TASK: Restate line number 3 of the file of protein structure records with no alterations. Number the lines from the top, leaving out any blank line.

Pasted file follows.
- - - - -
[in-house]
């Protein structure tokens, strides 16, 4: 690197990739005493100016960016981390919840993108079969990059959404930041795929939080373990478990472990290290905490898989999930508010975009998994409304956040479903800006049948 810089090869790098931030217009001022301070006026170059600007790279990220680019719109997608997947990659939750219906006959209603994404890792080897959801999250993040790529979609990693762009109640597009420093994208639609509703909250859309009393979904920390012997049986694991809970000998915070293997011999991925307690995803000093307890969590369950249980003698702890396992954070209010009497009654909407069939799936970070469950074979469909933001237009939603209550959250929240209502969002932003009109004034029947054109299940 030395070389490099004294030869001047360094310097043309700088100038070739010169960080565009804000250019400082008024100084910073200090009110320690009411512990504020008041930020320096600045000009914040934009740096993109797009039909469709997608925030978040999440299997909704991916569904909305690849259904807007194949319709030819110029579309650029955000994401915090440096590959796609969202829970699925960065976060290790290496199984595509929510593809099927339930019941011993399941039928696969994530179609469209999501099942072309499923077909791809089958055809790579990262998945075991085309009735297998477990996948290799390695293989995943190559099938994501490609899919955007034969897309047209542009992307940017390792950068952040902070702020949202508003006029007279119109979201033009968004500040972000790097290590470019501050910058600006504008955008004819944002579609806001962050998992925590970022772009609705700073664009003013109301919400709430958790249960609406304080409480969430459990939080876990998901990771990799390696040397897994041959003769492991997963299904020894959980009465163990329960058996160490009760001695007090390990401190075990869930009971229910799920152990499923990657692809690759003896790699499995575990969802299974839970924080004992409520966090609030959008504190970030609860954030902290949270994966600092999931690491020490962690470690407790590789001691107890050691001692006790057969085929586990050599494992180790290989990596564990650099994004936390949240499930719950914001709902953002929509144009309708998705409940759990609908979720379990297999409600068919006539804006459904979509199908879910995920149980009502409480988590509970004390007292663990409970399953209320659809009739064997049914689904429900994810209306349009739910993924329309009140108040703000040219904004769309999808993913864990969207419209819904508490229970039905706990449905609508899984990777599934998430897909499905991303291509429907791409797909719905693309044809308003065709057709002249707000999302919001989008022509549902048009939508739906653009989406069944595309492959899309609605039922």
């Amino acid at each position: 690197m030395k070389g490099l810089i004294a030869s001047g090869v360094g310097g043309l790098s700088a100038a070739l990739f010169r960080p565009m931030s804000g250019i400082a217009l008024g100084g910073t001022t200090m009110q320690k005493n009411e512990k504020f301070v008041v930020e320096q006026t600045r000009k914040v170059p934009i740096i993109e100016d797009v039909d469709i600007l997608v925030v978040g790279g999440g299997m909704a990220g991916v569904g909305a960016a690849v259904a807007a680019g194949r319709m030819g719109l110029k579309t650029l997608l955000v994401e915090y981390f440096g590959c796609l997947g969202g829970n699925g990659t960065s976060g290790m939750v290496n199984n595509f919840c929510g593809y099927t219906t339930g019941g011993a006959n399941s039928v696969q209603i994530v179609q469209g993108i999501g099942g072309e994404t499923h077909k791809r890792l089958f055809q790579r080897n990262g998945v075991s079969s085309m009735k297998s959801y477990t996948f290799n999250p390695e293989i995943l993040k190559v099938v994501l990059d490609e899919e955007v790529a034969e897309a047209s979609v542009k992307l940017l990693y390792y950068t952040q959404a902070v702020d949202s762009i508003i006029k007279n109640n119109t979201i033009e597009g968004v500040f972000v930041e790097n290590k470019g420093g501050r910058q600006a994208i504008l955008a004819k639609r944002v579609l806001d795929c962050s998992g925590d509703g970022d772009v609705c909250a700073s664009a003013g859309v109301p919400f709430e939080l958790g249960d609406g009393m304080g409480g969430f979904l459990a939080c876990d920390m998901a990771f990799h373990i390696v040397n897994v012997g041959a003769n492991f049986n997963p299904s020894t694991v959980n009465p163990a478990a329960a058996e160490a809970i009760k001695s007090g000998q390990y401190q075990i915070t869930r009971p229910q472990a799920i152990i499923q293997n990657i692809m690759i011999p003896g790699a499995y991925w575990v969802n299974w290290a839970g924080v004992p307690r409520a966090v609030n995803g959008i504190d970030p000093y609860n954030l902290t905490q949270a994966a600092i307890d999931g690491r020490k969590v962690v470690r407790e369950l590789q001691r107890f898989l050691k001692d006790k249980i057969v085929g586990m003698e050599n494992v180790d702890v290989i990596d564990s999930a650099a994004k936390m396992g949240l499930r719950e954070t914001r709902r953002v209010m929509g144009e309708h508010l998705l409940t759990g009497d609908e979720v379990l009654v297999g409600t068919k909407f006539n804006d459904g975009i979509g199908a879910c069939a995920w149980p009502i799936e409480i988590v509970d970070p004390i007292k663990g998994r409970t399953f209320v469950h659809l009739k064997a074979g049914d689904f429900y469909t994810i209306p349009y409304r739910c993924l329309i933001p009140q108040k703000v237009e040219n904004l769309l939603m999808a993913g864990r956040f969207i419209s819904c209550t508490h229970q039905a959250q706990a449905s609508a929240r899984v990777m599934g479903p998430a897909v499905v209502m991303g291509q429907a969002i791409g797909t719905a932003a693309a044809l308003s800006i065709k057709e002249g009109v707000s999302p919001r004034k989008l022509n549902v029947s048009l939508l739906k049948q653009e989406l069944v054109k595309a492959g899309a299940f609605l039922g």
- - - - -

């Amino acid at each position: 690197m030395k070389g490099l810089i004294a030869s001047g090869v360094g310097g043309l790098s700088a100038a070739l990739f010169r960080p565009m931030s804000g250019i400082a217009l008024g100084g910073t001022t200090m009110q320690k005493n009411e512990k504020f301070v008041v930020e320096q006026t600045r000009k914040v170059p934009i740096i993109e100016d797009v039909d469709i600007l997608v925030v978040g790279g999440g299997m909704a990220g991916v569904g909305a960016a690849v259904a807007a680019g194949r319709m030819g719109l110029k579309t650029l997608l955000v994401e915090y981390f440096g590959c796609l997947g969202g829970n699925g990659t960065s976060g290790m939750v290496n199984n595509f919840c929510g593809y099927t219906t339930g019941g011993a006959n399941s039928v696969q209603i994530v179609q469209g993108i999501g099942g072309e994404t499923h077909k791809r890792l089958f055809q790579r080897n990262g998945v075991s079969s085309m009735k297998s959801y477990t996948f290799n999250p390695e293989i995943l993040k190559v099938v994501l990059d490609e899919e955007v790529a034969e897309a047209s979609v542009k992307l940017l990693y390792y950068t952040q959404a902070v702020d949202s762009i508003i006029k007279n109640n119109t979201i033009e597009g968004v500040f972000v930041e790097n290590k470019g420093g501050r910058q600006a994208i504008l955008a004819k639609r944002v579609l806001d795929c962050s998992g925590d509703g970022d772009v609705c909250a700073s664009a003013g859309v109301p919400f709430e939080l958790g249960d609406g009393m304080g409480g969430f979904l459990a939080c876990d920390m998901a990771f990799h373990i390696v040397n897994v012997g041959a003769n492991f049986n997963p299904s020894t694991v959980n009465p163990a478990a329960a058996e160490a809970i009760k001695s007090g000998q390990y401190q075990i915070t869930r009971p229910q472990a799920i152990i499923q293997n990657i692809m690759i011999p003896g790699a499995y991925w575990v969802n299974w290290a839970g924080v004992p307690r409520a966090v609030n995803g959008i504190d970030p000093y609860n954030l902290t905490q949270a994966a600092i307890d999931g690491r020490k969590v962690v470690r407790e369950l590789q001691r107890f898989l050691k001692d006790k249980i057969v085929g586990m003698e050599n494992v180790d702890v290989i990596d564990s999930a650099a994004k936390m396992g949240l499930r719950e954070t914001r709902r953002v209010m929509g144009e309708h508010l998705l409940t759990g009497d609908e979720v379990l009654v297999g409600t068919k909407f006539n804006d459904g975009i979509g199908a879910c069939a995920w149980p009502i799936e409480i988590v509970d970070p004390i007292k663990g998994r409970t399953f209320v469950h659809l009739k064997a074979g049914d689904f429900y469909t994810i209306p349009y409304r739910c993924l329309i933001p009140q108040k703000v237009e040219n904004l769309l939603m999808a993913g864990r956040f969207i419209s819904c209550t508490h229970q039905a959250q706990a449905s609508a929240r899984v990777m599934g479903p998430a897909v499905v209502m991303g291509q429907a969002i791409g797909t719905a932003a693309a044809l308003s800006i065709k057709e002249g009109v707000s999302p919001r004034k989008l022509n549902v029947s048009l939508l739906k049948q653009e989406l069944v054109k595309a492959g899309a299940f609605l039922g």